FRAP experiments were performed as described earlier [24]. In brief, transfected C2C12 cells grown on fibronectin-coated coverslips were observed in an open heating chamber (Warner Instruments, UK) mounted on an Olympus double scan-headed FluoView1000 confocal microscope, equipped with a Plan-Apo 100×/N.A. 1.45 oil objective, and controlled by FV10-ASW software (Olympus). A 488 nm argon laser and 405 nm diode laser were used for EGFP excitation and bleaching, respectively. The two scan heads allowed simultaneous bleaching and image acquisition. The EGFP fluorescence in focal adhesions was bleached 5 frames after movie start (acquisition speed: 1.1 s per frame) by a fast circular movement of the 405 nm laser beam (duration: 500–1000 ms), and recovery of fluorescence recorded over time as indicated. For FRAP analysis, only peripheral focal adhesions of cells expressing medium levels of EGFP-vinculin constructs and sufficient signal-to-noise ratio were selected. FRAP movies were analyzed using ImageJ software. Movies showing clear focus drifts or focal adhesion site growth or dissolution were discarded. Average fluorescence intensities were determined for all frames of the movie in three different regions of interest: the photobleached focal adhesion, background, and the total fluorescent area of the cell. Measured signals were corrected for background fluorescence as well as acquisition photobleaching, and normalized as described [39]. For each recombinant protein, n>10 recovery curves were determined. Statistical analyses and graph plots were carried out using Excel 2004 for Mac (Microsoft) and SigmaPlot 10 (Systat). A bi-exponential regression function describing an exponential rise to a maximum was used for the calculation of half-life times of recovery and protein mobility distributions.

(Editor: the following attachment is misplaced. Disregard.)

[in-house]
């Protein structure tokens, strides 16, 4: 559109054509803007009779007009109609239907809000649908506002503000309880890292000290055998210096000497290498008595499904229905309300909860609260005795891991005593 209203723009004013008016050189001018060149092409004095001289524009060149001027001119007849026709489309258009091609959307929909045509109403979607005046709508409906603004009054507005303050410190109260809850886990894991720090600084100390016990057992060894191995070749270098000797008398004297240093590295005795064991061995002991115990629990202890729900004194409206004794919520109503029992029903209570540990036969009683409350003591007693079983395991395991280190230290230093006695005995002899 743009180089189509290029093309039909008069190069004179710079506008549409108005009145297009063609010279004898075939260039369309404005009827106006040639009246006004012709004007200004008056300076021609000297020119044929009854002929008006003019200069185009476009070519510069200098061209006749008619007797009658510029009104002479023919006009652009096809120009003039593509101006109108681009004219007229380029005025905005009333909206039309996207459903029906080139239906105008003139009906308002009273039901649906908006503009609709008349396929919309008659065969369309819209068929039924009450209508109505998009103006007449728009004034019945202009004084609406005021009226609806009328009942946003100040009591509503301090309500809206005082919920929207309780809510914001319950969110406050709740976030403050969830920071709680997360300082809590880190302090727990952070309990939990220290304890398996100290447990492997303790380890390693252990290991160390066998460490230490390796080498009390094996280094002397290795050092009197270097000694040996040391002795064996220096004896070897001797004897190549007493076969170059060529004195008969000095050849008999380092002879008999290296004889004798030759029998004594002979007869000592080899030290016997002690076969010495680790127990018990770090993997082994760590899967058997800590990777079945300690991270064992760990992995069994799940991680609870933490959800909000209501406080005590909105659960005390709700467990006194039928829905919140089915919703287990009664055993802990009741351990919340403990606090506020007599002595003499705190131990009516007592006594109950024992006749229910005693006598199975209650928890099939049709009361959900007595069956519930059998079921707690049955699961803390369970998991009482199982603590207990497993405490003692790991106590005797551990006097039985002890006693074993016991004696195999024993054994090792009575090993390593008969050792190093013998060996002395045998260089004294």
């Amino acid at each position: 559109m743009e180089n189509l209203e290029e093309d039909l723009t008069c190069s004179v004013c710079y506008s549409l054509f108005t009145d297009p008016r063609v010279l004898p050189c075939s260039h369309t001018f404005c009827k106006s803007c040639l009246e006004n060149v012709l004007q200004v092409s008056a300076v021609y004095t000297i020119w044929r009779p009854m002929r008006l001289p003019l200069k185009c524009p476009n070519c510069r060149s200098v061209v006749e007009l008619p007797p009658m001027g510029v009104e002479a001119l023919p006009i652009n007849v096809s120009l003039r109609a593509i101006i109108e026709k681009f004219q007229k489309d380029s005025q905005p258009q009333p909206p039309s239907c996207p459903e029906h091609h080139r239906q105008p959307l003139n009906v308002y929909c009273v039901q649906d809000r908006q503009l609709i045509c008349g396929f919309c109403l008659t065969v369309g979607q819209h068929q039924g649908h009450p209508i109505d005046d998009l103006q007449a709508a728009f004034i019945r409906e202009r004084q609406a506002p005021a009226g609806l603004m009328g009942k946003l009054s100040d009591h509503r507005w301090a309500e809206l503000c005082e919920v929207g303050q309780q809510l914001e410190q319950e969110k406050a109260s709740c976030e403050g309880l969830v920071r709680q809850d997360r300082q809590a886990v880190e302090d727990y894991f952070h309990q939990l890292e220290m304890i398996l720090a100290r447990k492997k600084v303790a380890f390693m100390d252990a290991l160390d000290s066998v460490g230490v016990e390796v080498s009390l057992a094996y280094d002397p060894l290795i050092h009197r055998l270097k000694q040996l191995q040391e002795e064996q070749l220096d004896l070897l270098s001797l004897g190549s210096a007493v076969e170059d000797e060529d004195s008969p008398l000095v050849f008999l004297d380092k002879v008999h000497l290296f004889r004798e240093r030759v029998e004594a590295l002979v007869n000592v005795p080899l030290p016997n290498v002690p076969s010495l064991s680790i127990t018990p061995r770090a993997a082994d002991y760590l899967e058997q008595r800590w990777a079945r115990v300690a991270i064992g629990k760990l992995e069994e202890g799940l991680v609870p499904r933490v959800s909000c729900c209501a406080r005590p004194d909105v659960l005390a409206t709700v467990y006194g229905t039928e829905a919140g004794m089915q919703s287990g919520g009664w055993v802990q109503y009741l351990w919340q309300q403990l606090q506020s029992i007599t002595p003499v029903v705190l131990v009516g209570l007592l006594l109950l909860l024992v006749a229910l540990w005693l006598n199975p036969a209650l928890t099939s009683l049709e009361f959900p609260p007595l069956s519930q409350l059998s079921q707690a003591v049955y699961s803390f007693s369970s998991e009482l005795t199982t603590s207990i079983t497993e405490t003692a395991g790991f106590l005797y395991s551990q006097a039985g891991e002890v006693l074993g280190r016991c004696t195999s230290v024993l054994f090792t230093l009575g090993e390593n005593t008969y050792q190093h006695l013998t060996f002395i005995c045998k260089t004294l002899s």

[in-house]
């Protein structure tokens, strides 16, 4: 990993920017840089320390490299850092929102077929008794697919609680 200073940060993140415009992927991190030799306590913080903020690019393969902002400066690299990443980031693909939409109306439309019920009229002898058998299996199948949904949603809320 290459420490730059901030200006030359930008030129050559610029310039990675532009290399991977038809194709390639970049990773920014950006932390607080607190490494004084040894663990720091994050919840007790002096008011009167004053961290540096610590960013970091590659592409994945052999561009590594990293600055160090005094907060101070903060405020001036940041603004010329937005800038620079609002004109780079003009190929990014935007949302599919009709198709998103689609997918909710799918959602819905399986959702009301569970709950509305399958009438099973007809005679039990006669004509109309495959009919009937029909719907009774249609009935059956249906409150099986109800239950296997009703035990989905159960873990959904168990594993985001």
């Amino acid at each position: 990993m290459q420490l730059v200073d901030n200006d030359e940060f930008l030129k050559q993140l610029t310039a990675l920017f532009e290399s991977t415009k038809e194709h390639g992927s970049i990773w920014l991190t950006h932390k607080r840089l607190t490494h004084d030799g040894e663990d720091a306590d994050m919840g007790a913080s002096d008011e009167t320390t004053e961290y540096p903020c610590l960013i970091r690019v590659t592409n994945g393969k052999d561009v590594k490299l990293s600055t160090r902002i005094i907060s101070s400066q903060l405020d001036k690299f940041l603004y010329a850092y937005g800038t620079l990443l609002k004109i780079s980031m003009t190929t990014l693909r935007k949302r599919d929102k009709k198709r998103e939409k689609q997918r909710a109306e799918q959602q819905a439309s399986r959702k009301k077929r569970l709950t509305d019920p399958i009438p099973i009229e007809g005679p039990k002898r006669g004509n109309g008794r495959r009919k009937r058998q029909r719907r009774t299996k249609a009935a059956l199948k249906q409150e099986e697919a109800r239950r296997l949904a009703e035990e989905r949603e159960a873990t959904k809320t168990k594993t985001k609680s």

Supporting Information

Figure S1